“I should hope so. My baby’s classy and elegant and ill disposed to rebellion.”
“Hey, speaking of ill disposed, mind if I ask you something?”
Nakari nodded once, inviting me to proceed.
“I’ve always wondered why your dad chose Pasher for his biolabs. You’d think a jungle planet would be better suited simply because there’s more actual biology there.”
She shrugged. “He started small and local. The poison and glands of sandstone scorpions and spine spiders turned out to have medical applications.” She chucked her chin at the Desert Jewel. “Very profitable applications.”
“What did you do on Tatooine?”
“Moisture farming. Spectacularly dull. Some weeks were so boring that I actually looked forward to going into Tosche Station to pick up some . . . power converters. Huh!”
“I just remembered I never did pick up my last shipment. Wonder if they’re still there.”
“We all have unfinished business, don’t we?” That was an unexpected turn to the conversation, and I wondered what she meant by it. I wondered why she was there at all, frankly. The comfortably wealthy rarely stir themselves to get involved in rebellions. But I had to admit she wasn’t dressed like the privileged child of a biotech magnate. She wore desert camo fatigues tucked into thick-soled brown boots, a blaster strapped to her left hip, and what looked like a compact slug rifle strapped to her back, held in place by a leather band crossing diagonally across her torso.
I flicked a finger at the rifle. “You hunt sandstone scorpions with that?”
“Yep. Can’t use a blaster on them. Their armor deflects heat too well.”
“I’d heard that.”
“And since so many people are wearing blaster armor these days, a throwback weapon that punches through it is surprisingly effective if you know how to shoot one.”
“Hunt anything else?”
“Of course. I’ve been to Tatooine, actually, and bagged a krayt dragon there. Its pearls paid for the upgrades on the Jewel. She’s still Dad’s ship, but I’ve modified her quite a bit, and I hope to have the credits soon to buy her from him outright. Come on, I’ll show you.”
Both of us were grinning and I was excited, happy to have found someone with a similar background way out here in an icy part of the galaxy. I couldn’t speak for Nakari, but meeting someone with shared experience filled up a measure of its emptiness for me, especially since she clearly understood why ships are important: They take you away from the deserts, even if it’s just for a little while, allowing you to think that maybe you won’t shrivel and waste away there, emotionally and physically. Not that the rest of the galaxy is any more friendly than the dunes. My old friend Biggs, for example, loved to fly as much as I did, and he escaped Tatooine only to die in the Battle of Yavin. I miss him and wonder sometimes if he would have done anything differently if he’d known he’d never set foot on a planet again once he climbed into that X-wing. I console myself with the guess that he would have gone anyway, that the cause was worth dying for and the risk acceptable, but I suppose I’ll never know for sure. The Empire didn’t fall and the rebellion continues, and all I can do is hope the next mission will prove to be the one that topples the Emperor somehow and validates my friend’s sacrifice.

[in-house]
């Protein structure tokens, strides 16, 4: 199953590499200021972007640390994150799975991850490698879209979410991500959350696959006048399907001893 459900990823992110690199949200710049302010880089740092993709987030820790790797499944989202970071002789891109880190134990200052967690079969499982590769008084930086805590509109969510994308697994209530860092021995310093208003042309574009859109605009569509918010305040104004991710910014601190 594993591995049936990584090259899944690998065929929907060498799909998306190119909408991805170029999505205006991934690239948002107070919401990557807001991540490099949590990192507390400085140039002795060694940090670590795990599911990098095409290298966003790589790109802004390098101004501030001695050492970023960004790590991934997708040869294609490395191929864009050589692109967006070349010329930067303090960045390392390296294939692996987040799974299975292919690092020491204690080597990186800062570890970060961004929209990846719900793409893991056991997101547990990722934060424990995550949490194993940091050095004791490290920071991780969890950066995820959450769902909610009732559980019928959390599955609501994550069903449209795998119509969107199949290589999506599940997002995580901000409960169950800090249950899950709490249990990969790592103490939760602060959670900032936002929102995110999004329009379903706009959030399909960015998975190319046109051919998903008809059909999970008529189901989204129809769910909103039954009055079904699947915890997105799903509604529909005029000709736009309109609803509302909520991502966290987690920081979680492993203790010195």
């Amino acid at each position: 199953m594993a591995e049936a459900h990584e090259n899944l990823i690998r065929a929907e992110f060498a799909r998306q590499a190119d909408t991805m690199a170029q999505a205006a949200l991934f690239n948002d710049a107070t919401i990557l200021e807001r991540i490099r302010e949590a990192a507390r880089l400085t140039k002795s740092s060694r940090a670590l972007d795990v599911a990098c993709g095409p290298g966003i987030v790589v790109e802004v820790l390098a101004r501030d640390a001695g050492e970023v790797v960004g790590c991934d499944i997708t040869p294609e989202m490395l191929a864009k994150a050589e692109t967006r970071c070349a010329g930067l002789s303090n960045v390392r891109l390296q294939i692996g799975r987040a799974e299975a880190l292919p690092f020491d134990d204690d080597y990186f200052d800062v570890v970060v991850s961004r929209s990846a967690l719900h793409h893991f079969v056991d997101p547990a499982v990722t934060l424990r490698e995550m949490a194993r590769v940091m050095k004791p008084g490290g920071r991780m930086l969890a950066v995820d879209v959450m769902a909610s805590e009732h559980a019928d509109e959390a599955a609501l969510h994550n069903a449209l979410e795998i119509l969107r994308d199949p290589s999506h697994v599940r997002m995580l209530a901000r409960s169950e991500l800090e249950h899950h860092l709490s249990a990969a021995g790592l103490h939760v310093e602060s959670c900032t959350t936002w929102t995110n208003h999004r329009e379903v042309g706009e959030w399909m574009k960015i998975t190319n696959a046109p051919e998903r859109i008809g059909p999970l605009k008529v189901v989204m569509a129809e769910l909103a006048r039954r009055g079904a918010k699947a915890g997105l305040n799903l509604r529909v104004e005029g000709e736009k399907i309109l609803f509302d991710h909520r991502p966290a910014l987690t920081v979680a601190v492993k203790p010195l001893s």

A walk-up loading ramp into the Desert Jewel put us in the narrow corridor behind the cockpit. Unfortunately the ramp was also the floor and with it down we couldn’t move forward—a clear shortcoming in design—so we had to close it and leave poor Artoo on the hangar deck before we could enter the cockpit.
Nakari pointed to hatches on either side of the corridor. “Galley and head on the left, bunks and maintenance access on the right,” she said. “Your droid can plug in there. There’s a lot of emergency supplies, too, survival gear that comes in handy when I’m scouting planets for Dad. Breathing masks and an inflatable raft and suchlike. The bunks are kind of basic, sorry to say. I spent all my credits on speed and spoofs.”
“A wise investment,” I assured her. “Can’t enjoy any kind of bunk, much less a luxurious one, if you can’t survive a panicked flight from a Star Destroyer.”
She sawed a finger back and forth between our heads. “Yes! Yes. We are thinking alike here. This is good, because I want to see my ship again.”
“I’d—” I stopped cold because I almost said I’d like to see you again as an unconscious reply, but fortunately realized in time that she might misinterpret that as an incredibly inept pass at her. I finished with, “—think that would be good for both of us,” and hoped she didn’t notice the awkward pause.
“Indeed.” She waved me forward. “After you.”
“Thanks.” Five steps brought me into the cockpit, where I slid into the seat on the left side. Nakari rested a hand on the back of my seat and used the other to point at the banks of instruments. “She’s got top-of-the-line jammers and sensors from Sullust, a holodisplay here, which is kind of low-end because I’d rather have these high-end deflector shields, and twin sublight engines on either side that will shoot you through space faster than an X-wing. Oh, and she’s got a point-eight hyperdrive for the long hauls.”
“Wow. Any weapons?”
“One laser cannon hidden underneath where I’m standing. You activate it right there, and a targeting display pops up.”
I winced. “Just one cannon?”
“She’s built to run and keep you alive until you jump out of trouble. Best not to get into any trouble.”
“Good.” She clapped me on the shoulder. “Be safe, Luke.”
I turned in my seat, surprised that the tour was over so quickly. “Hey, thanks. What will you be doing in the meantime?”
She opened the boarding ramp and then jerked a thumb at the rifle stock behind her shoulder. “I’m training some of the soldiers in sharpshooting. Heading dirtside to shoot frozentargets on Orto Plutonia. I’ll be plenty busy.” Her eyes flicked down to the hangar deck, where something made her smile. “I think your droid is ready to come aboard.”